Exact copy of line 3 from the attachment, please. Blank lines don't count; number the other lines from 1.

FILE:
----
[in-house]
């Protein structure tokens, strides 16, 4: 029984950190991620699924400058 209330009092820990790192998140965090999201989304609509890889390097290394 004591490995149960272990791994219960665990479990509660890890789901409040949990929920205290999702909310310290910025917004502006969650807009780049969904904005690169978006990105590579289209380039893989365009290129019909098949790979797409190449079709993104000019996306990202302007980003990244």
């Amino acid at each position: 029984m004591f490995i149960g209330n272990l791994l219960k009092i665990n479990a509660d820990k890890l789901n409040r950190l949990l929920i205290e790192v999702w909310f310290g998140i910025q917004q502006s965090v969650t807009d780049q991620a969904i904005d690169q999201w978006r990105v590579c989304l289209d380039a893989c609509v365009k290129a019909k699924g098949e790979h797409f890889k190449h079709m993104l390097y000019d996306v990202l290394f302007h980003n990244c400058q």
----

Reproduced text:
């Amino acid at each position: 029984m004591f490995i149960g209330n272990l791994l219960k009092i665990n479990a509660d820990k890890l789901n409040r950190l949990l929920i205290e790192v999702w909310f310290g998140i910025q917004q502006s965090v969650t807009d780049q991620a969904i904005d690169q999201w978006r990105v590579c989304l289209d380039a893989c609509v365009k290129a019909k699924g098949e790979h797409f890889k190449h079709m993104l390097y000019d996306v990202l290394f302007h980003n990244c400058q």